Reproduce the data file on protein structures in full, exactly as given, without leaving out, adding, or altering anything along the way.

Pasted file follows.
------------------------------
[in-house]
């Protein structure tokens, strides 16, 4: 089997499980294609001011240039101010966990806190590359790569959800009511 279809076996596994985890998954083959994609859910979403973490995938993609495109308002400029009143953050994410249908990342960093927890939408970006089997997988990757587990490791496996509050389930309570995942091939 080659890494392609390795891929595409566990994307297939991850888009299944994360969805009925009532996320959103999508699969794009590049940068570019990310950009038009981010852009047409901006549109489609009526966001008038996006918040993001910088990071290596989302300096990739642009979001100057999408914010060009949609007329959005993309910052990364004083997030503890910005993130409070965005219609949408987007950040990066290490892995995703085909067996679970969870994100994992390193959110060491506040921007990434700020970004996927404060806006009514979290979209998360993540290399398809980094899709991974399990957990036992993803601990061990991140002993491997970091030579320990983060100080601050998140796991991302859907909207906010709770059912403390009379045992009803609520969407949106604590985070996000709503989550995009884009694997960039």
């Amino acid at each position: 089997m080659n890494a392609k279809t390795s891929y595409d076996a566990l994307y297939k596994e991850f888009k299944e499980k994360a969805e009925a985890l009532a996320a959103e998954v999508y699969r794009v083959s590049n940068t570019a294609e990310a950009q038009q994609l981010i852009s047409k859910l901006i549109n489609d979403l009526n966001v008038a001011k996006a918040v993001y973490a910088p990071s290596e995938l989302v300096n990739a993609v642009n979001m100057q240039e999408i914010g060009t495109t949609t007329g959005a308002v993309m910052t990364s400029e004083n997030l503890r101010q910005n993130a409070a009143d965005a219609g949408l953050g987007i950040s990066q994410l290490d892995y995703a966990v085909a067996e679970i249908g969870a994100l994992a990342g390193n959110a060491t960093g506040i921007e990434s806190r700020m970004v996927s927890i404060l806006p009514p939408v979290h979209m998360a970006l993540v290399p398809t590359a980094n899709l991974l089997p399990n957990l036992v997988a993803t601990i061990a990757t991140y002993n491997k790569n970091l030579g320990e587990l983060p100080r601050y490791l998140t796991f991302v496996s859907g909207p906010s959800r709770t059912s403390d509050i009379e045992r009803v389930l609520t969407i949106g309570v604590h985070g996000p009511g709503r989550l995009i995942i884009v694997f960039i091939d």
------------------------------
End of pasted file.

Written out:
[in-house]
């Protein structure tokens, strides 16, 4: 089997499980294609001011240039101010966990806190590359790569959800009511 279809076996596994985890998954083959994609859910979403973490995938993609495109308002400029009143953050994410249908990342960093927890939408970006089997997988990757587990490791496996509050389930309570995942091939 080659890494392609390795891929595409566990994307297939991850888009299944994360969805009925009532996320959103999508699969794009590049940068570019990310950009038009981010852009047409901006549109489609009526966001008038996006918040993001910088990071290596989302300096990739642009979001100057999408914010060009949609007329959005993309910052990364004083997030503890910005993130409070965005219609949408987007950040990066290490892995995703085909067996679970969870994100994992390193959110060491506040921007990434700020970004996927404060806006009514979290979209998360993540290399398809980094899709991974399990957990036992993803601990061990991140002993491997970091030579320990983060100080601050998140796991991302859907909207906010709770059912403390009379045992009803609520969407949106604590985070996000709503989550995009884009694997960039």
């Amino acid at each position: 089997m080659n890494a392609k279809t390795s891929y595409d076996a566990l994307y297939k596994e991850f888009k299944e499980k994360a969805e009925a985890l009532a996320a959103e998954v999508y699969r794009v083959s590049n940068t570019a294609e990310a950009q038009q994609l981010i852009s047409k859910l901006i549109n489609d979403l009526n966001v008038a001011k996006a918040v993001y973490a910088p990071s290596e995938l989302v300096n990739a993609v642009n979001m100057q240039e999408i914010g060009t495109t949609t007329g959005a308002v993309m910052t990364s400029e004083n997030l503890r101010q910005n993130a409070a009143d965005a219609g949408l953050g987007i950040s990066q994410l290490d892995y995703a966990v085909a067996e679970i249908g969870a994100l994992a990342g390193n959110a060491t960093g506040i921007e990434s806190r700020m970004v996927s927890i404060l806006p009514p939408v979290h979209m998360a970006l993540v290399p398809t590359a980094n899709l991974l089997p399990n957990l036992v997988a993803t601990i061990a990757t991140y002993n491997k790569n970091l030579g320990e587990l983060p100080r601050y490791l998140t796991f991302v496996s859907g909207p906010s959800r709770t059912s403390d509050i009379e045992r009803v389930l609520t969407i949106g309570v604590h985070g996000p009511g709503r989550l995009i995942i884009v694997f960039i091939d």